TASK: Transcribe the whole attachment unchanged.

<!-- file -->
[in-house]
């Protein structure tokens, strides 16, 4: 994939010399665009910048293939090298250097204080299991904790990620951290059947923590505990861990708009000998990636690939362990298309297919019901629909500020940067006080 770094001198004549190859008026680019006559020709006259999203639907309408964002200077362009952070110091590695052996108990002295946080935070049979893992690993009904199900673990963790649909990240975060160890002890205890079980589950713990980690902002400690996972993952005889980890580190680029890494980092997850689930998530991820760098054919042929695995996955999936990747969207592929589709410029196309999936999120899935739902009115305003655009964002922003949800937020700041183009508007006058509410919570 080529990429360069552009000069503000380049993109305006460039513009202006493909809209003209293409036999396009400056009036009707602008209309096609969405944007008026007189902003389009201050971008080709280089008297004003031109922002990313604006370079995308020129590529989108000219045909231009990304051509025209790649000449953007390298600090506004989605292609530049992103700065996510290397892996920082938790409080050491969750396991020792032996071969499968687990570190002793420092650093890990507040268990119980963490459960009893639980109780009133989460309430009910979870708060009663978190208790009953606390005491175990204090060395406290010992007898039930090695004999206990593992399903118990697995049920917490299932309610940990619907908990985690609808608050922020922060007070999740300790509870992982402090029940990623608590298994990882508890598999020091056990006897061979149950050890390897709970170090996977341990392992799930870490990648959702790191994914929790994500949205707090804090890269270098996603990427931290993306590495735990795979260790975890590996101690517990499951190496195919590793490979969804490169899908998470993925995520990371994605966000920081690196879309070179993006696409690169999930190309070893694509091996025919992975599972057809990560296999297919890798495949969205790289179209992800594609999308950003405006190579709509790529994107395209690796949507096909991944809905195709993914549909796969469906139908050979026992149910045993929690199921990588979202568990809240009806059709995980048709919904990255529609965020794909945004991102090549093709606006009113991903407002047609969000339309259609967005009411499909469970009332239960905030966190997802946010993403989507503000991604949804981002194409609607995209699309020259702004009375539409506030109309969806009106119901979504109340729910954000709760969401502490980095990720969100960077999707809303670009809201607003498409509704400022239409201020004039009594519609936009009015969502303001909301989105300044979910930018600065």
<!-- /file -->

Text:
[in-house]
């Protein structure tokens, strides 16, 4: 994939010399665009910048293939090298250097204080299991904790990620951290059947923590505990861990708009000998990636690939362990298309297919019901629909500020940067006080 770094001198004549190859008026680019006559020709006259999203639907309408964002200077362009952070110091590695052996108990002295946080935070049979893992690993009904199900673990963790649909990240975060160890002890205890079980589950713990980690902002400690996972993952005889980890580190680029890494980092997850689930998530991820760098054919042929695995996955999936990747969207592929589709410029196309999936999120899935739902009115305003655009964002922003949800937020700041183009508007006058509410919570 080529990429360069552009000069503000380049993109305006460039513009202006493909809209003209293409036999396009400056009036009707602008209309096609969405944007008026007189902003389009201050971008080709280089008297004003031109922002990313604006370079995308020129590529989108000219045909231009990304051509025209790649000449953007390298600090506004989605292609530049992103700065996510290397892996920082938790409080050491969750396991020792032996071969499968687990570190002793420092650093890990507040268990119980963490459960009893639980109780009133989460309430009910979870708060009663978190208790009953606390005491175990204090060395406290010992007898039930090695004999206990593992399903118990697995049920917490299932309610940990619907908990985690609808608050922020922060007070999740300790509870992982402090029940990623608590298994990882508890598999020091056990006897061979149950050890390897709970170090996977341990392992799930870490990648959702790191994914929790994500949205707090804090890269270098996603990427931290993306590495735990795979260790975890590996101690517990499951190496195919590793490979969804490169899908998470993925995520990371994605966000920081690196879309070179993006696409690169999930190309070893694509091996025919992975599972057809990560296999297919890798495949969205790289179209992800594609999308950003405006190579709509790529994107395209690796949507096909991944809905195709993914549909796969469906139908050979026992149910045993929690199921990588979202568990809240009806059709995980048709919904990255529609965020794909945004991102090549093709606006009113991903407002047609969000339309259609967005009411499909469970009332239960905030966190997802946010993403989507503000991604949804981002194409609607995209699309020259702004009375539409506030109309969806009106119901979504109340729910954000709760969401502490980095990720969100960077999707809303670009809201607003498409509704400022239409201020004039009594519609936009009015969502303001909301989105300044979910930018600065």